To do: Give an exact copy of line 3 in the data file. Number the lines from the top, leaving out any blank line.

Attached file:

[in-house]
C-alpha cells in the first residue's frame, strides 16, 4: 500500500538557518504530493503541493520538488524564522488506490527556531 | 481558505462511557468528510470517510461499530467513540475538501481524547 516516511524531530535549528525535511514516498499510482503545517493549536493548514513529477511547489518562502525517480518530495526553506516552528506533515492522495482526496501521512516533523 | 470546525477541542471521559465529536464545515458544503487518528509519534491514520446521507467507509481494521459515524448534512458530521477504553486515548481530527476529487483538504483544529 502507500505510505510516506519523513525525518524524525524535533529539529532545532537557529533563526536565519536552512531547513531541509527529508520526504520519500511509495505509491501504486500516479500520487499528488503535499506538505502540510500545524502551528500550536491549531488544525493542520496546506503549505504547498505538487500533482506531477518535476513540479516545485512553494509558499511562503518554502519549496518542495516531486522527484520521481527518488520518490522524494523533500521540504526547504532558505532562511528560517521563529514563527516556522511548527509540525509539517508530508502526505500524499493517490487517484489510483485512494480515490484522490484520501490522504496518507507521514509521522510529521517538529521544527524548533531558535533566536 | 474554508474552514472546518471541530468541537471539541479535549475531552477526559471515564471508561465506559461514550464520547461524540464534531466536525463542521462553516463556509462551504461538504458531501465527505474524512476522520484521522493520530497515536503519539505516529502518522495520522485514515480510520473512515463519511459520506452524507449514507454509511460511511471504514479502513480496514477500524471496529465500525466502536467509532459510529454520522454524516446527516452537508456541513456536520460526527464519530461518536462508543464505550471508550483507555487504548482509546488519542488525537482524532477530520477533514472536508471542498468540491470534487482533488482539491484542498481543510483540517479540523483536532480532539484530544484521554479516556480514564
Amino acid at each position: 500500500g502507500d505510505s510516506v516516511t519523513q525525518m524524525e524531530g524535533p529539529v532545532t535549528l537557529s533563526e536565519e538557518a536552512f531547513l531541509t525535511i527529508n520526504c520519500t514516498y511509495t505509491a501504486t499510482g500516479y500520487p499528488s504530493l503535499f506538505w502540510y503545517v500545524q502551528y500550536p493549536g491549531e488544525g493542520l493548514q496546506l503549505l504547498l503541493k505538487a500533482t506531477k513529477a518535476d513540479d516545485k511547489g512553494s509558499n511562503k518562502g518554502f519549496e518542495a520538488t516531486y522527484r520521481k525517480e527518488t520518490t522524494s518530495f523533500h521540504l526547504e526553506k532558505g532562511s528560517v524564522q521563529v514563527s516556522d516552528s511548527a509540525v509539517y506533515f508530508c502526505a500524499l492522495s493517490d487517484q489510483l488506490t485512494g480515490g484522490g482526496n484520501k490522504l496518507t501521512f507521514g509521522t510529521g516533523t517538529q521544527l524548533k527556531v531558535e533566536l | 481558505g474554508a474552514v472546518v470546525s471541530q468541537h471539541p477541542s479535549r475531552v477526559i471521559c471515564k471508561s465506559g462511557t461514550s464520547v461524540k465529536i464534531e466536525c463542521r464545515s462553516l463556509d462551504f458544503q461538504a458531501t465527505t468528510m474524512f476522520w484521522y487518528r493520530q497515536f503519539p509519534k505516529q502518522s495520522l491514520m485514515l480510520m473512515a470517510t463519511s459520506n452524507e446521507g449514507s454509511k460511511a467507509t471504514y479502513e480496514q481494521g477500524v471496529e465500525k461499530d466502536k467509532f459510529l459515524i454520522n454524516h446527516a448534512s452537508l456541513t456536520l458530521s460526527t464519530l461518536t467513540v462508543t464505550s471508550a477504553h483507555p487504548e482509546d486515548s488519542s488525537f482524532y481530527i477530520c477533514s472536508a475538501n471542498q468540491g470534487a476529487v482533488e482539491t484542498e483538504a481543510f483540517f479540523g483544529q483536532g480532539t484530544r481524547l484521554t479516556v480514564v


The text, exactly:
Amino acid at each position: 500500500g502507500d505510505s510516506v516516511t519523513q525525518m524524525e524531530g524535533p529539529v532545532t535549528l537557529s533563526e536565519e538557518a536552512f531547513l531541509t525535511i527529508n520526504c520519500t514516498y511509495t505509491a501504486t499510482g500516479y500520487p499528488s504530493l503535499f506538505w502540510y503545517v500545524q502551528y500550536p493549536g491549531e488544525g493542520l493548514q496546506l503549505l504547498l503541493k505538487a500533482t506531477k513529477a518535476d513540479d516545485k511547489g512553494s509558499n511562503k518562502g518554502f519549496e518542495a520538488t516531486y522527484r520521481k525517480e527518488t520518490t522524494s518530495f523533500h521540504l526547504e526553506k532558505g532562511s528560517v524564522q521563529v514563527s516556522d516552528s511548527a509540525v509539517y506533515f508530508c502526505a500524499l492522495s493517490d487517484q489510483l488506490t485512494g480515490g484522490g482526496n484520501k490522504l496518507t501521512f507521514g509521522t510529521g516533523t517538529q521544527l524548533k527556531v531558535e533566536l | 481558505g474554508a474552514v472546518v470546525s471541530q468541537h471539541p477541542s479535549r475531552v477526559i471521559c471515564k471508561s465506559g462511557t461514550s464520547v461524540k465529536i464534531e466536525c463542521r464545515s462553516l463556509d462551504f458544503q461538504a458531501t465527505t468528510m474524512f476522520w484521522y487518528r493520530q497515536f503519539p509519534k505516529q502518522s495520522l491514520m485514515l480510520m473512515a470517510t463519511s459520506n452524507e446521507g449514507s454509511k460511511a467507509t471504514y479502513e480496514q481494521g477500524v471496529e465500525k461499530d466502536k467509532f459510529l459515524i454520522n454524516h446527516a448534512s452537508l456541513t456536520l458530521s460526527t464519530l461518536t467513540v462508543t464505550s471508550a477504553h483507555p487504548e482509546d486515548s488519542s488525537f482524532y481530527i477530520c477533514s472536508a475538501n471542498q468540491g470534487a476529487v482533488e482539491t484542498e483538504a481543510f483540517f479540523g483544529q483536532g480532539t484530544r481524547l484521554t479516556v480514564v